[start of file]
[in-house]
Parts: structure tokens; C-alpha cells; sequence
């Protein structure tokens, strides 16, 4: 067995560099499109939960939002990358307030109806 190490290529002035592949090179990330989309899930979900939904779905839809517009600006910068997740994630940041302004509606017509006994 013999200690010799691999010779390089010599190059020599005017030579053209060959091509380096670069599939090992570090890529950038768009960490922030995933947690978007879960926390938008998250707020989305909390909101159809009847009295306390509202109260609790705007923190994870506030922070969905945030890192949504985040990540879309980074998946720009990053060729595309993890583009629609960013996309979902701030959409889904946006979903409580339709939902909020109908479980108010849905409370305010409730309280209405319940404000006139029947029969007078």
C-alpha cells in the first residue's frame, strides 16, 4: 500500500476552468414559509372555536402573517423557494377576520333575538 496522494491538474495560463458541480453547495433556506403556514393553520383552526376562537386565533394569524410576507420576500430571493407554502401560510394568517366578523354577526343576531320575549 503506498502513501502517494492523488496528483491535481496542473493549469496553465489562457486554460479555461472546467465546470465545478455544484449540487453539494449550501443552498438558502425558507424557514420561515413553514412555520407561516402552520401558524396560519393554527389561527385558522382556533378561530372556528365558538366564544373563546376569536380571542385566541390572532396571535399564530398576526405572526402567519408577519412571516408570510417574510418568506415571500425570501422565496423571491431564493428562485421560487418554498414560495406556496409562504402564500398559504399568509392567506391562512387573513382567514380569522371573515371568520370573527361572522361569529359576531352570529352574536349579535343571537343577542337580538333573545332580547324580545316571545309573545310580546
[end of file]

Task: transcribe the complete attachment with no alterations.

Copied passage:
[in-house]
Parts: structure tokens; C-alpha cells; sequence
């Protein structure tokens, strides 16, 4: 067995560099499109939960939002990358307030109806 190490290529002035592949090179990330989309899930979900939904779905839809517009600006910068997740994630940041302004509606017509006994 013999200690010799691999010779390089010599190059020599005017030579053209060959091509380096670069599939090992570090890529950038768009960490922030995933947690978007879960926390938008998250707020989305909390909101159809009847009295306390509202109260609790705007923190994870506030922070969905945030890192949504985040990540879309980074998946720009990053060729595309993890583009629609960013996309979902701030959409889904946006979903409580339709939902909020109908479980108010849905409370305010409730309280209405319940404000006139029947029969007078």
C-alpha cells in the first residue's frame, strides 16, 4: 500500500476552468414559509372555536402573517423557494377576520333575538 496522494491538474495560463458541480453547495433556506403556514393553520383552526376562537386565533394569524410576507420576500430571493407554502401560510394568517366578523354577526343576531320575549 503506498502513501502517494492523488496528483491535481496542473493549469496553465489562457486554460479555461472546467465546470465545478455544484449540487453539494449550501443552498438558502425558507424557514420561515413553514412555520407561516402552520401558524396560519393554527389561527385558522382556533378561530372556528365558538366564544373563546376569536380571542385566541390572532396571535399564530398576526405572526402567519408577519412571516408570510417574510418568506415571500425570501422565496423571491431564493428562485421560487418554498414560495406556496409562504402564500398559504399568509392567506391562512387573513382567514380569522371573515371568520370573527361572522361569529359576531352570529352574536349579535343571537343577542337580538333573545332580547324580545316571545309573545310580546